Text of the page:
Japan’s Treacherous Bureaucrats

Prime minister Shinzo Abe's Liberal Democratic Party has fallen on hard times, owing to a wave of scandals. But a closer look at the government's problems reveals the role of Japan's entrenched bureaucrats, who have more or less allied with the opposition to subvert civil-service reforms.

Much has been made of the massive defeat Prime Minister Shinzo Abe’s Liberal Democratic Party suffered in the recent election to Japan’s Upper House. But, as the smoke dissipates from that vote, it has become clear that the real victor is neither the leading opposition Democratic Party (DPJ) nor the electorate. Instead, it is Japan’s bureaucrats who are celebrating.

The aim of these entrenched mandarins is to block Abe’s plans for extensive civil-service reforms intended to inhibit them from parachuting into lucrative post-retirement jobs in the public corporations and private firms that they once regulated. They also want to stop Abe from dismantling and privatizing one of their central fiefdoms, the Social Security Agency. In this struggle, the mandarins are aligning themselves with the DPJ, at least to the general public’s eye, because it has proposed merging the Social Security Agency with the National Tax Agency, a move that would ensure government jobs for the former’s employees.

The LDP’s declining vote is attributable largely to Abe’s mishandling of pension fund issues, particularly his late admission of knowledge last December about 50 million “lost” pension files. This followed other minor scandals concerning the misuse of political funds, which had led to two resignations and the suicide of one of Abe’s cabinet ministers.

To continue reading, please log in or enter your email address.

Registration is quick and easy and requires only your email address. If you already have an account with us, please log in. Or subscribe now for unlimited access.

required

Log in

http://prosyn.org/88UBXNe;
  1. China corruption Isaac Lawrence/Getty Images

    The Next Battle in China’s War on Corruption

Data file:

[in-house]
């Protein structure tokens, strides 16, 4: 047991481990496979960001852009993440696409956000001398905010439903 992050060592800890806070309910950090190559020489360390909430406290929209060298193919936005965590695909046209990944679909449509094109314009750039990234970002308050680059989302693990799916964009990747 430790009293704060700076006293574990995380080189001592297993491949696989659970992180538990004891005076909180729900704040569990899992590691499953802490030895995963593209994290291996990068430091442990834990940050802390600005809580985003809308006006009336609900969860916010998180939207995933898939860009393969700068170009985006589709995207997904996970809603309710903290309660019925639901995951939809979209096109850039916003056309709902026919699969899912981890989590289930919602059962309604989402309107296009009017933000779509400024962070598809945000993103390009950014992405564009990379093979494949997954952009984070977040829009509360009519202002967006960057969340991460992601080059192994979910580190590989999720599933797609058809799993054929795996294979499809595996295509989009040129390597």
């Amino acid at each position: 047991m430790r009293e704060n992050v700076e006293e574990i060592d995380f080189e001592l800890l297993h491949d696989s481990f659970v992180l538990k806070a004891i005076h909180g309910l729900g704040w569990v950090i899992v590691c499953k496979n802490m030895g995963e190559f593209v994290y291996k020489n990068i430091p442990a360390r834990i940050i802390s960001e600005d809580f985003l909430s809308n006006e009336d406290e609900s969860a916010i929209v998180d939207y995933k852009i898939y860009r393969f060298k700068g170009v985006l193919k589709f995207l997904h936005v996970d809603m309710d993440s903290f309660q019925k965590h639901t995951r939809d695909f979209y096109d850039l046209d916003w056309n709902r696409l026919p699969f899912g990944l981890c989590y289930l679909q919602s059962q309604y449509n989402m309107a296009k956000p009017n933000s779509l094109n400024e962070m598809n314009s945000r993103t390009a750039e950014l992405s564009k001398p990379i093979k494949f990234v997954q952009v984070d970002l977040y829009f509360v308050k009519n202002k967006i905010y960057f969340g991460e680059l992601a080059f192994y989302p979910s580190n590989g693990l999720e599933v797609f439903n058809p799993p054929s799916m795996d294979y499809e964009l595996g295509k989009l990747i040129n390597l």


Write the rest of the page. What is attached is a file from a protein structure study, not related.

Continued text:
• Chinese President Xi Jinping knows well the threat that corruption poses to the authority of the Communist Party of China and the state it controls. 
    • But moving beyond Xi's anti-corruption purge to build robust and lasting anti-graft institutions will not be easy, owing to enduring opportunities for bureaucratic capture.
  2. Italy unemployed demonstration SalvatoreEsposito/Barcroftimages / Barcroft Media via Getty Images

    Putting Europe’s Long-Term Unemployed Back to Work

    Across the European Union, millions of people who are willing and able to work have been unemployed for a year or longer, at great cost to social cohesion and political stability. If the EU is serious about stopping the rise of populism, it will need to do more to ensure that labor markets are working for everyone.

  3. Latin America market Federico Parra/Getty Images

    A Belt and Road for the Americas?

    In a time of global uncertainty, a vision of “made in the Americas” prosperity provides a unifying agenda for the continent. If implemented, the US could reassert its historical leadership among a group of countries that share its fundamental values, as well as an interest in inclusive economic growth and rising living standards.

  4. Startup office Mladlen Antonov/Getty Images

    How Best to Promote Research and Development

    Clearly, there is something appealing about a start-up-based innovation strategy: it feels democratic, accessible, and so California. But it is definitely not the only way to boost research and development, or even the main way, and it is certainly not the way most major innovations in the US came about during the twentieth century.

  5. Trump Trade speech Bill Pugliano/Getty Images .

    Preparing for the Trump Trade Wars

    In the first 11 months of his presidency, Donald Trump has failed to back up his words – or tweets – with action on a variety of fronts. But the rest of the world's governments, and particularly those in Asia and Europe, would be mistaken to assume that he won't follow through on his promised "America First" trade agenda.